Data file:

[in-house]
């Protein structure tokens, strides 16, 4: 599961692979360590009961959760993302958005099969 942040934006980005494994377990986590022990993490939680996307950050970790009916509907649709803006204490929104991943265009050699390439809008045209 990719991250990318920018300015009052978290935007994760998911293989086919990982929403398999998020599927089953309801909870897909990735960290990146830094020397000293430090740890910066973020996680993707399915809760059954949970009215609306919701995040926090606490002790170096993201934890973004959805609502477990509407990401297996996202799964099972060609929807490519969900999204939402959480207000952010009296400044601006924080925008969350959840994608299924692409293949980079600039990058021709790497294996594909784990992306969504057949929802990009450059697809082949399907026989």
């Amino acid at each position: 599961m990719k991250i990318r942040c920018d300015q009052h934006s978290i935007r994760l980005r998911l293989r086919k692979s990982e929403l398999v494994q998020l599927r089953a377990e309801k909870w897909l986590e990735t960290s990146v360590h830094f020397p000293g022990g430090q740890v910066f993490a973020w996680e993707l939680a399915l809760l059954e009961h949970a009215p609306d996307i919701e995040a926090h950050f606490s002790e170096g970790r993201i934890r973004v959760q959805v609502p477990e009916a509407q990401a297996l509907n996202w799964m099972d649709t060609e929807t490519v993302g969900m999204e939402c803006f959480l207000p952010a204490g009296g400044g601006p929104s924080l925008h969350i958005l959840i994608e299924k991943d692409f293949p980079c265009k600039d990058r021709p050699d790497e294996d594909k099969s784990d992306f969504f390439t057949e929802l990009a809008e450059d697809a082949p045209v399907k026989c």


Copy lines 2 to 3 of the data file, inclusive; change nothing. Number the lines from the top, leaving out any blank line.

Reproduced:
């Protein structure tokens, strides 16, 4: 599961692979360590009961959760993302958005099969 942040934006980005494994377990986590022990993490939680996307950050970790009916509907649709803006204490929104991943265009050699390439809008045209 990719991250990318920018300015009052978290935007994760998911293989086919990982929403398999998020599927089953309801909870897909990735960290990146830094020397000293430090740890910066973020996680993707399915809760059954949970009215609306919701995040926090606490002790170096993201934890973004959805609502477990509407990401297996996202799964099972060609929807490519969900999204939402959480207000952010009296400044601006924080925008969350959840994608299924692409293949980079600039990058021709790497294996594909784990992306969504057949929802990009450059697809082949399907026989």
């Amino acid at each position: 599961m990719k991250i990318r942040c920018d300015q009052h934006s978290i935007r994760l980005r998911l293989r086919k692979s990982e929403l398999v494994q998020l599927r089953a377990e309801k909870w897909l986590e990735t960290s990146v360590h830094f020397p000293g022990g430090q740890v910066f993490a973020w996680e993707l939680a399915l809760l059954e009961h949970a009215p609306d996307i919701e995040a926090h950050f606490s002790e170096g970790r993201i934890r973004v959760q959805v609502p477990e009916a509407q990401a297996l509907n996202w799964m099972d649709t060609e929807t490519v993302g969900m999204e939402c803006f959480l207000p952010a204490g009296g400044g601006p929104s924080l925008h969350i958005l959840i994608e299924k991943d692409f293949p980079c265009k600039d990058r021709p050699d790497e294996d594909k099969s784990d992306f969504f390439t057949e929802l990009a809008e450059d697809a082949p045209v399907k026989c």